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The pandemic brought one question to the forefront for many Americans: Does this homework for me? Months spent almost exclusively at home inspired quite a few people to take on major home renovations or move somewhere that better fits their new lifestyle. For some people, it’s even sparked curiosity about building a custom home that’s just right.
But how do you budget for a custom build? The market for existing homes has gone wild, and new construction isn’t far behind. As buyers compete for a limited supply of existing homes, demand for new housing starts has skyrocketed. Under a supply-chain strain, lumber costs hit a record high in May. Construction labor shortages — a problem since the Great Recession — have only driven prices higher.
Location is the biggest driver of demand and price, and you’ll want to consider not only the broader neighborhood but specifics like whether you want to install solar to power your home.
All of this means new construction is costly in 2021, but that doesn’t mean that the home you’ve dreamed of building is out of reach. The way you allocate your budget for a custom build is still the same — you just have to plan ahead and be prepared.
The Big Picture Budget
When you’re budgeting for a custom home, much of it will come down to the details of your specific area and construction plans. Still, it helps to be aware of averages. Comparing data from HomeAdvisor and the National Association of Home Builders (NAHB), the typical custom home build in the U.S. came in around $300,000 in 2020.
U.S. Census data from 2019 helps to break this down even further by region, with the total cost based on an average 2,322 square-foot home:
- Northeast: $155.68 per sq. ft. ($361,488.96)
- South: $110.19 per sq. ft. ($255,861.18)
- Midwest: $129.01 per sq. ft. ($299,561.22)
- West: $158.73 per sq. ft. ($368,571.06)
- U.S. as a whole: $126.15 per sq. ft. ($292,920.30)
That cost doesn’t account for labor and materials in your specific city, but it does at least give you a starting point and a price-per-square-foot to work with. From there, you can get more specific.
Breaking Down Your Custom Home Costs
Ultimately, the budget allocation for a custom home build comes down to three main areas: lot, construction and finishes. As you plan, there are rules of thumb you can follow to make sure your costs don’t get out of hand. Let’s look at each area.
Where you choose to build will have a big impact on your final cost. Location is the biggest driver of demand and price, and you’ll want to consider not only the broader neighborhood but specifics like whether you want to install solar to power your home.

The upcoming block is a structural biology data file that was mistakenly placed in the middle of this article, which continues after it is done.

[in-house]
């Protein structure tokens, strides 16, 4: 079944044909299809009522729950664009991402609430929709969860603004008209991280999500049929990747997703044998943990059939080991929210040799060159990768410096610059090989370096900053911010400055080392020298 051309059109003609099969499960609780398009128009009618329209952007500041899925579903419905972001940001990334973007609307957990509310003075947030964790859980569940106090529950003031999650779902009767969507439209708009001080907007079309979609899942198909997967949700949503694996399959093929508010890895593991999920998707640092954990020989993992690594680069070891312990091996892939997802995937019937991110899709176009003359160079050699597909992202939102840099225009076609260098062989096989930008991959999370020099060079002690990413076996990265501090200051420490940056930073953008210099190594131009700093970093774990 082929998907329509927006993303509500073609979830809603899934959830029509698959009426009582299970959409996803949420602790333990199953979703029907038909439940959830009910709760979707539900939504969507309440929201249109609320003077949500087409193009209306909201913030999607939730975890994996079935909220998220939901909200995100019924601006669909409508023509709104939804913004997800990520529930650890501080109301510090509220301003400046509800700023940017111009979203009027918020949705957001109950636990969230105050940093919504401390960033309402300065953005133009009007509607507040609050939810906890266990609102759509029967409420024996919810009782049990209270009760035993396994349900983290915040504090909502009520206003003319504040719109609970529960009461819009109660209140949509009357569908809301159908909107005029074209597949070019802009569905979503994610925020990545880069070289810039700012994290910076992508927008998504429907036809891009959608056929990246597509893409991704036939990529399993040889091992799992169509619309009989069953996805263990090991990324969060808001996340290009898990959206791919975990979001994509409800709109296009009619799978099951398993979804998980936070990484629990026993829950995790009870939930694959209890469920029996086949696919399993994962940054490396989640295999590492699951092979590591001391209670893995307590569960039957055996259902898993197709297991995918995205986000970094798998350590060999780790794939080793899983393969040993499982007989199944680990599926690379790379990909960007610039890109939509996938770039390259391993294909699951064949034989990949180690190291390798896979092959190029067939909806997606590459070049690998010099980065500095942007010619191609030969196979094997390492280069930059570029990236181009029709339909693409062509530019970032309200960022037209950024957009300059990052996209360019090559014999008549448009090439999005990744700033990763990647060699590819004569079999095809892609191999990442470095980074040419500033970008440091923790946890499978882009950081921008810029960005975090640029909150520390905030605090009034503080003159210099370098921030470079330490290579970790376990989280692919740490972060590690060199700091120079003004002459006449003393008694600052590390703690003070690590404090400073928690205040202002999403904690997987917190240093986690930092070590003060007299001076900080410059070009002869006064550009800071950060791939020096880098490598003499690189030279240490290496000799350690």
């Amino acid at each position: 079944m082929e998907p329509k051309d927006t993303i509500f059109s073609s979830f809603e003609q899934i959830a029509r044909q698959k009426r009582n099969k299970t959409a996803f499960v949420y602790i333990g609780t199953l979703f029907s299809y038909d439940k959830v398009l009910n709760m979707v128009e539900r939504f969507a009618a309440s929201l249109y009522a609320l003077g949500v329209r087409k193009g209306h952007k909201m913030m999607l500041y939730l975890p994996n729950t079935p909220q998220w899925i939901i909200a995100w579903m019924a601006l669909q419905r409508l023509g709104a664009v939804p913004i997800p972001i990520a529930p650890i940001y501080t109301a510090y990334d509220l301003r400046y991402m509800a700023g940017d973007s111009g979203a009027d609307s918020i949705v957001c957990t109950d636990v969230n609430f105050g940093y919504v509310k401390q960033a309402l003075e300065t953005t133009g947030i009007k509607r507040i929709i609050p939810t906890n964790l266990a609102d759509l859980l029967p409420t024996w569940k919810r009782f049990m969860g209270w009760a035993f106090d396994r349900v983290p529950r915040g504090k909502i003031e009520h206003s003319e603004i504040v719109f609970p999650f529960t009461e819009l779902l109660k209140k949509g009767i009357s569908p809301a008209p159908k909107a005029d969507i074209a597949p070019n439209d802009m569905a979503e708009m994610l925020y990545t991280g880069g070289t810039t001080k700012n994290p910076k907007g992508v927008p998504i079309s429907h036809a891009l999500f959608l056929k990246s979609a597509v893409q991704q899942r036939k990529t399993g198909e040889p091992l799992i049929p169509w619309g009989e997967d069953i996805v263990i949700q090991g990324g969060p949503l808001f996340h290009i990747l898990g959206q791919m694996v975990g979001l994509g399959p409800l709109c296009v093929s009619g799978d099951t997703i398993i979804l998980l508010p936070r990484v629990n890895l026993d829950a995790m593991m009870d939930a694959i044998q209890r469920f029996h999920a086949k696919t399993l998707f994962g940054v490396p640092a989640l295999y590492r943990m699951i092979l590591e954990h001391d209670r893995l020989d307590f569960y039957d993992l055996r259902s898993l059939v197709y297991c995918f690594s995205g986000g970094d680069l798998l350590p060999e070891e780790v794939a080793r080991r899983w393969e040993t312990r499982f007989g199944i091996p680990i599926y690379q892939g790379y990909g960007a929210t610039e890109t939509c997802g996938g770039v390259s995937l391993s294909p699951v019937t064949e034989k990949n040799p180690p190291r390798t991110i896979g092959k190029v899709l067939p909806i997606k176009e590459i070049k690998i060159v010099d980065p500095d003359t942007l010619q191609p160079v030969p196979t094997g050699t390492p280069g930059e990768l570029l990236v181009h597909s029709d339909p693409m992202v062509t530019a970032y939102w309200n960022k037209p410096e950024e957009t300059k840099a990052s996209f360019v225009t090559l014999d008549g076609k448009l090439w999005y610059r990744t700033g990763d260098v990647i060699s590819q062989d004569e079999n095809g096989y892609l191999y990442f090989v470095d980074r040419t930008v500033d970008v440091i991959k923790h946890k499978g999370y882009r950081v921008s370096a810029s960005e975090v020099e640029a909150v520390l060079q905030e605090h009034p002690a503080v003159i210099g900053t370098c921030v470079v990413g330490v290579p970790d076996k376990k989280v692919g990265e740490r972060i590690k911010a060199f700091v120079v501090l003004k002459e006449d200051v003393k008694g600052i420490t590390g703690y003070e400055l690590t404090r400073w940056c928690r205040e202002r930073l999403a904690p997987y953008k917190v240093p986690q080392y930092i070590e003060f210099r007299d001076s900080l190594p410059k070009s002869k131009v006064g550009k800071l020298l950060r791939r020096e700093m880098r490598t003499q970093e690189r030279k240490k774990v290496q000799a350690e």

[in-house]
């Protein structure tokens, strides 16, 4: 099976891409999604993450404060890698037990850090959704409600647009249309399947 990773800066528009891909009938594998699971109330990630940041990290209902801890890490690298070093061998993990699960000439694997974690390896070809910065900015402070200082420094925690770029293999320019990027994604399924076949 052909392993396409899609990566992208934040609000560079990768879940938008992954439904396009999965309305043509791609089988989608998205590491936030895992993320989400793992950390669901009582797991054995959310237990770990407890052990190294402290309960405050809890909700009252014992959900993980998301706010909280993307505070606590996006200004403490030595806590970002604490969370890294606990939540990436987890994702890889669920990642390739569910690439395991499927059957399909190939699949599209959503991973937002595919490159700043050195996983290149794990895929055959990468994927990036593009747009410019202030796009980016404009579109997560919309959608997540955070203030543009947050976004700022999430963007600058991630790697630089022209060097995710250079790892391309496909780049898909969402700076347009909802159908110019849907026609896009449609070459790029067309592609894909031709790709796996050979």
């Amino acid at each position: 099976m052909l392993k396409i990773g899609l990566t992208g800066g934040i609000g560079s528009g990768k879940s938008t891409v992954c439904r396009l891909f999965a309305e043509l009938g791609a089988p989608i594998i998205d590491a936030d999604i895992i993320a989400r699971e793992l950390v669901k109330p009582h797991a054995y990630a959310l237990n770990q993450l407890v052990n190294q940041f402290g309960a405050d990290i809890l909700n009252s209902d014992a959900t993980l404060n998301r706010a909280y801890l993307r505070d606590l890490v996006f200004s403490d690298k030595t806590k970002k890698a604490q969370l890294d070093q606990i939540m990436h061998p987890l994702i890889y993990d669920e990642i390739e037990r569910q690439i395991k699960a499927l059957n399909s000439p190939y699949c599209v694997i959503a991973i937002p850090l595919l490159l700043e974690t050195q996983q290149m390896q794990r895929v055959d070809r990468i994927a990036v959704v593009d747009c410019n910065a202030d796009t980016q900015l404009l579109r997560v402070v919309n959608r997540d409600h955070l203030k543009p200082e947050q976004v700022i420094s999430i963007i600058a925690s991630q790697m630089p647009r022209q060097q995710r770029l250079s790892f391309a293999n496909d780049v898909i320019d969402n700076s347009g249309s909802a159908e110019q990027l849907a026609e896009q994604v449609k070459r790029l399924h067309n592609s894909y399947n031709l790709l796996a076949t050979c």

The lot for your house isn’t only a question of the cost of the land, though. You also need to investigate how much work is needed to get the lot ready for your custom build. Are there utility hookups? Is the land zoned properly? How much work is needed to clear the land? Clearing and grading land, as well as running utility lines from miles away, can drive up your project cost quickly. Choosing a lot for a mountain home has special considerations as well.
In general, your total land costs including site prep shouldn’t exceed 25% of your budget.
The other 75% of your main costs should be devoted to construction, which includes labor and materials for building the home from the ground up. So, if you’ve allocated $100,000 toward land, you’re planning on total land and construction costs of roughly $400,000.
Even if you don’t expect to, you might someday sell your custom home, so the resale value should be a consideration.
Here, it’s important to work with knowledgeable professionals to ensure everything is done correctly and you can budget accurately. Part of your budget should include the costs of hiring an architect, general contractor (GC) and, in some cases, a builder (though this role is often filled by the GC).
Working with the right team will ensure you pull the right permits and give you a chance to consider all material and labor costs before you sign off on any specific plans.
Landscaping, decorations, furnishing and finishing touches are important, but they’re also the easiest expenses for you to trim if the numbers are getting away from you. After all, you can always modify or enhance the landscaping or buy additional furniture later on.
A good guideline for finishes is to plan for an additional 5% to 10% on top of your land and construction costs. So, in the case of your $400,000 home, you’d tack on an additional $20,000–$40,000 for finishing touches, bringing your total budget to $420,000–$440,000.
You’ll also want to consider what type of loan you want for your custom home. If you go with a basic land loan, you might face higher rates, and you’ll have to get an additional loan for the home itself. A construction-to-permanent loan, on the other hand, will cover everything and keep your closing costs down because it’s just one loan.
Finally, be sure you’re looking at the whole neighborhood. Even if you don’t expect to, you might someday sell your custom home, so the resale value should be a consideration. With this in mind, your home should fit into the area and appeal to someone who would look to buy there. Don’t build a 4,000 square-foot home in a subdivision of modest 2,000 square-footers. Likewise, don’t take up an entire lot with the build if your neighbors all have plenty of elbow room.
Building a custom home is a thrill — you finally get to have your dream home just how you want it. But it can quickly turn into a nightmare if your budget gets out of control. A little planning will help you keep stress down and make your dream a reality.
Contact Kaizen Homes when you’re ready to talk about your custom house. We’re always happy to start a conversation.